The Linux kernel is highly configurable; advanced users may wish to modify the default configuration to customise it to their needs, such as enabling a new or experimental network protocol, or enabling support for new hardware.
Configuration is most commonly done through the
make menuconfig interface. Alternatively, you can modify your
.config file manually, but this can be more difficult for new users.
menuconfig tool requires the
ncurses development headers to compile properly. These can be installed with the following command:
$ sudo apt install libncurses5-dev
Once you’ve got everything set up and ready to go, you can compile and run the
menuconfig utility as follows:
$ make menuconfig
If you’re cross-compiling a 32-bit kernel:
make ARCH=arm CROSS_COMPILE=arm-linux-gnueabihf- menuconfig
Or, if you are cross-compiling a 64-bit kernel:
make ARCH=arm64 CROSS_COMPILE=aarch64-linux-gnu- menuconfig
menuconfig utility has simple keyboard navigation. After a brief compilation, you’ll be presented with a list of submenus containing all the options you can configure; there’s a lot, so take your time to read through them and get acquainted.
Use the arrow keys to navigate, the Enter key to enter a submenu (indicated by
--->), Escape twice to go up a level or exit, and the space bar to cycle the state of an option. Some options have multiple choices, in which case they’ll appear as a submenu and the Enter key will select an option. You can press
h on most entries to get help about that specific option or menu.
Resist the temptation to enable or disable a lot of things on your first attempt; it’s relatively easy to break your configuration, so start small and get comfortable with the configuration and build process.
When building your custom kernel you may wish to apply patches, or collections of patches ('patchsets'), to the Linux kernel.
Patchsets are often provided with newer hardware as a temporary measure, before the patches are applied to the upstream Linux kernel ('mainline') and then propagated down to the Raspberry Pi kernel sources. However, patchsets for other purposes exist, for instance to enable a fully pre-emptible kernel for real-time usage.
It’s important to check what version of the kernel you have when downloading and applying patches. In a kernel source directory, the following command will show you the version the sources relate to:
$ head Makefile -n 3 VERSION = 3 PATCHLEVEL = 10 SUBLEVEL = 25
In this instance, the sources are for a 3.10.25 kernel. You can see what version you’re running on your system with the
uname -r command.
How you apply patches depends on the format in which the patches are made available. Most patches are a single file, and applied with the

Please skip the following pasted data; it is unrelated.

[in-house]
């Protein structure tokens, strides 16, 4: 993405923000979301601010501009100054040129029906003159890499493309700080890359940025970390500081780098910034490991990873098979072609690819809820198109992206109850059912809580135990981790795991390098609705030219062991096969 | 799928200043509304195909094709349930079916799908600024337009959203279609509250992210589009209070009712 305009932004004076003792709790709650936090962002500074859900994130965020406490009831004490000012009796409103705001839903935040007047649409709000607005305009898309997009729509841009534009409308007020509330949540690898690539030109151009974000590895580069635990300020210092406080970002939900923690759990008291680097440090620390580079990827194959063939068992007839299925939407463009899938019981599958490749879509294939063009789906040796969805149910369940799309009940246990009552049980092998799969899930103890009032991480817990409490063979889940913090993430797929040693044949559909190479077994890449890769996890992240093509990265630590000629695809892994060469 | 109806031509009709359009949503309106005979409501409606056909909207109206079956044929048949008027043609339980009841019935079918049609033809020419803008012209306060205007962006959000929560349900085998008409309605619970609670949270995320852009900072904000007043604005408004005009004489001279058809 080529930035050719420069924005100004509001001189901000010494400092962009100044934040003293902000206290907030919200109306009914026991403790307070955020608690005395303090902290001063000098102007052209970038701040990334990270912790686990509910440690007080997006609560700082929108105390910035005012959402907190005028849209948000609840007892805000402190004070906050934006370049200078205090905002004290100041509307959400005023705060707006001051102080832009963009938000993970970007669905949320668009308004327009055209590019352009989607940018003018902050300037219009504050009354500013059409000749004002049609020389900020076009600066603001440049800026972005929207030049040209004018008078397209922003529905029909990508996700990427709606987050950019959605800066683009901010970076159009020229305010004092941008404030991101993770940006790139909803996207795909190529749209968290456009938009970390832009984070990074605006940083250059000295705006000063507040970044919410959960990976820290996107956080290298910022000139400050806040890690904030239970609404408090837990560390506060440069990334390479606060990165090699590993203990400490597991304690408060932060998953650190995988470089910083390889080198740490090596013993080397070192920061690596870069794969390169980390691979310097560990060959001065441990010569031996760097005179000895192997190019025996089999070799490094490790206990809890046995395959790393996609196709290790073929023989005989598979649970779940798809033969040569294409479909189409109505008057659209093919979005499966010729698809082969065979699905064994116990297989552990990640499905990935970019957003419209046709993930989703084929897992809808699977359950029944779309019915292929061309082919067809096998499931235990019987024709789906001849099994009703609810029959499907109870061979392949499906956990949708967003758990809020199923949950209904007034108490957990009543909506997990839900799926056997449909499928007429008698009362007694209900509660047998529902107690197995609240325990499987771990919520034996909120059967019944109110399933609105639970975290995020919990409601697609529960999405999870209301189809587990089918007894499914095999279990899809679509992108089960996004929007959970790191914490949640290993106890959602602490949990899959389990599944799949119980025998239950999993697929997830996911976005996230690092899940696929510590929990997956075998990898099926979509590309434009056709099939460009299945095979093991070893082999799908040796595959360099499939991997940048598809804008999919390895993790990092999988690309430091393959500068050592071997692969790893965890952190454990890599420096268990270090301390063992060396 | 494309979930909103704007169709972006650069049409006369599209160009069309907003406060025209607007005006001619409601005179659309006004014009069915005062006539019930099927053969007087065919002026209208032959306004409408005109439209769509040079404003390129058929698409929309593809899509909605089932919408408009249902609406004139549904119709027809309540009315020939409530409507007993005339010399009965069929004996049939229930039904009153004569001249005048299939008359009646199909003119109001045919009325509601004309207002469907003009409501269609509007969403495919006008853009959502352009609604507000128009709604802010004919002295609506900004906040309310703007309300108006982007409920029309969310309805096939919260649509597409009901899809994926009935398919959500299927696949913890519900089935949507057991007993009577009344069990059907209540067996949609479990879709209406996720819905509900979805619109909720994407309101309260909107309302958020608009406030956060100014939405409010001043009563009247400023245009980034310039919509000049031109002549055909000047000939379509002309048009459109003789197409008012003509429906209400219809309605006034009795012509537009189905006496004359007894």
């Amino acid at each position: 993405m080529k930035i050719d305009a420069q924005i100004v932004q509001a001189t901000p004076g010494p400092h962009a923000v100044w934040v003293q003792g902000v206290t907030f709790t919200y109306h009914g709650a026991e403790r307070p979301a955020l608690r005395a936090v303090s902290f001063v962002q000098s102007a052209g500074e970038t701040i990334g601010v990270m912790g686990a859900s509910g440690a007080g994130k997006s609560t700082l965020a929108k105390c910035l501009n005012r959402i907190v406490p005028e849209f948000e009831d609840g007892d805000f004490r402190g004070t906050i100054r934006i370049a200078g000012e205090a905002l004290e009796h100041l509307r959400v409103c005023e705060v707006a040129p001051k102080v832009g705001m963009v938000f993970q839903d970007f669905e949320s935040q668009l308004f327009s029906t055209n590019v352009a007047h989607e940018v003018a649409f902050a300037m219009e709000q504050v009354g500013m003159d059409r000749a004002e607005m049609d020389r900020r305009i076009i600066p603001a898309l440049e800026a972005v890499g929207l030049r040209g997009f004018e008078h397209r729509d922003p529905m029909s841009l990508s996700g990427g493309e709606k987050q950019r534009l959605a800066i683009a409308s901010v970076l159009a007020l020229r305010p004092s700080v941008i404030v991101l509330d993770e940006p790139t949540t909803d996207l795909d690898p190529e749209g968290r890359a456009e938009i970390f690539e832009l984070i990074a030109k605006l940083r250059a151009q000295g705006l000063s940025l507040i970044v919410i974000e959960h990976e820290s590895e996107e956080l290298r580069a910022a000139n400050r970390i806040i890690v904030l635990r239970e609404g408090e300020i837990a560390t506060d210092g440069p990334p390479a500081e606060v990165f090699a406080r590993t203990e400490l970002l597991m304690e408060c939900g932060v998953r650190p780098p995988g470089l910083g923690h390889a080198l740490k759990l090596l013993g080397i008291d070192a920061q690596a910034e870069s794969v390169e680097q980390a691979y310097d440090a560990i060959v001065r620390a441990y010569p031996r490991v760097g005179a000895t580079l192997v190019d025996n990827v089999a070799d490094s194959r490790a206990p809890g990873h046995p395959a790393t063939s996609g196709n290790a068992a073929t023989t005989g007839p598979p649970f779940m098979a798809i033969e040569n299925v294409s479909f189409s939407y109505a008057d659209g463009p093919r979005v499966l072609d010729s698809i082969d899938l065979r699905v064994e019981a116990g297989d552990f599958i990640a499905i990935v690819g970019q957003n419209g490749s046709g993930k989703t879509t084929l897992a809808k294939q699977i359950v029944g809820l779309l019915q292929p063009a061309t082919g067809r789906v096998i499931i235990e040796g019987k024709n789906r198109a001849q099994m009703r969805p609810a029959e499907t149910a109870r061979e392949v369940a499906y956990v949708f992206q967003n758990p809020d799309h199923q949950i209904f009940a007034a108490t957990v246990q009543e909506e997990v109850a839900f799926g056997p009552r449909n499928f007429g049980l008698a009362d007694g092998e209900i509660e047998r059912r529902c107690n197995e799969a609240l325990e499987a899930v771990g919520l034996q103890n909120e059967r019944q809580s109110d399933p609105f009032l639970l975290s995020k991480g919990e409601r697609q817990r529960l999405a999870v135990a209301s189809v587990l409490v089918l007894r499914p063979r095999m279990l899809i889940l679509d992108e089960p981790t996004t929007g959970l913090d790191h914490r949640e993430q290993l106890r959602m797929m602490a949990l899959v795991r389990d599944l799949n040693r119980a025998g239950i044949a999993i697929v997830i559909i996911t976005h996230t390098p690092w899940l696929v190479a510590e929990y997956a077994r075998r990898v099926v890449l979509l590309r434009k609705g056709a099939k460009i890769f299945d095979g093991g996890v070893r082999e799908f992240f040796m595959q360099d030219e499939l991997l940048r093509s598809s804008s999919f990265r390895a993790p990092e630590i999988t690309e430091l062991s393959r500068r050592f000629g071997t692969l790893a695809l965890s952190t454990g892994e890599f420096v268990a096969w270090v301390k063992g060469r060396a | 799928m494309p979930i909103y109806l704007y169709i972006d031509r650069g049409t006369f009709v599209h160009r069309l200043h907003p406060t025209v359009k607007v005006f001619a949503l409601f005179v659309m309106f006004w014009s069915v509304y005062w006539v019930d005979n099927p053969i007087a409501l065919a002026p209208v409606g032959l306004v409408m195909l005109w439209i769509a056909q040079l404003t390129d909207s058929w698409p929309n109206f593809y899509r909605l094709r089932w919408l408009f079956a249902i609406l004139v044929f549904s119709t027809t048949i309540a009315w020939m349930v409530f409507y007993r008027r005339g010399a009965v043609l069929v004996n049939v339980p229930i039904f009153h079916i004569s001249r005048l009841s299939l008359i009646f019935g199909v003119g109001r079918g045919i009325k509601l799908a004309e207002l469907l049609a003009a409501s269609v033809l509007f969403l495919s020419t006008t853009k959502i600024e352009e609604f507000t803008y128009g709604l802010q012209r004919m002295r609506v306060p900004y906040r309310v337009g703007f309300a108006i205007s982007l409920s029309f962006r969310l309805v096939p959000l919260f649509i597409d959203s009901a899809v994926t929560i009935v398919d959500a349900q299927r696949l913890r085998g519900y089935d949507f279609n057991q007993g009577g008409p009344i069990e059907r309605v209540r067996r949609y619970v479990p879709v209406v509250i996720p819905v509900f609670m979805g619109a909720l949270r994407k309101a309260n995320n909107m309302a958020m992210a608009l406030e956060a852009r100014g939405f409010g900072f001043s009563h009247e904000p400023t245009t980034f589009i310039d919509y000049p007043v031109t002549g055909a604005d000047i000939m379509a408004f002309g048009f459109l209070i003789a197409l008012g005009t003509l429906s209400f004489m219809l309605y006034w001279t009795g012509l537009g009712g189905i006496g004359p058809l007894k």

patch utility. For example, let’s download and patch our example kernel version with the real-time kernel patches:
$ wget https://www.kernel.org/pub/linux/kernel/projects/rt/3.10/older/patch-3.10.25-rt23.patch.gz $ gunzip patch-3.10.25-rt23.patch.gz $ cat patch-3.10.25-rt23.patch | patch -p1
In our example we simply download the file, uncompress it, and then pass it to the
patch utility using the
cat tool and a Unix pipe.
Some patchsets come as mailbox-format patchsets, arranged as a folder of patch files. We can use Git to apply these patches to our kernel, but first we must configure Git to let it know who we are when we make these changes:
$ git config --global user.name "Your name" $ git config --global user.email "your email in here"
Once we’ve done this we can apply the patches:
$ git am -3 /path/to/patches/*
If in doubt, consult with the distributor of the patches, who should tell you how to apply them. Some patchsets will require a specific commit to patch against; follow the details provided by the patch distributor.
If you are compiling a kernel module or similar, you will need the Linux Kernel headers. These provide the various function and structure definitions required when compiling code that interfaces with the kernel.
If you have cloned the entire kernel from github, the headers are already included in the source tree. If you don’t need all the extra files, it is possible to install only the kernel headers from the Raspberry Pi OS repo.
$ sudo apt install raspberrypi-kernel-headers
|It can take quite a while for this command to complete, as it installs a lot of small files. There is no progress indicator.|
When a new kernel release is made, you will need the headers that match that kernel version. It can take several weeks for the repo to be updated to reflect the latest kernel version. If this happens, the best approach is to clone the kernel as described in the Build Section.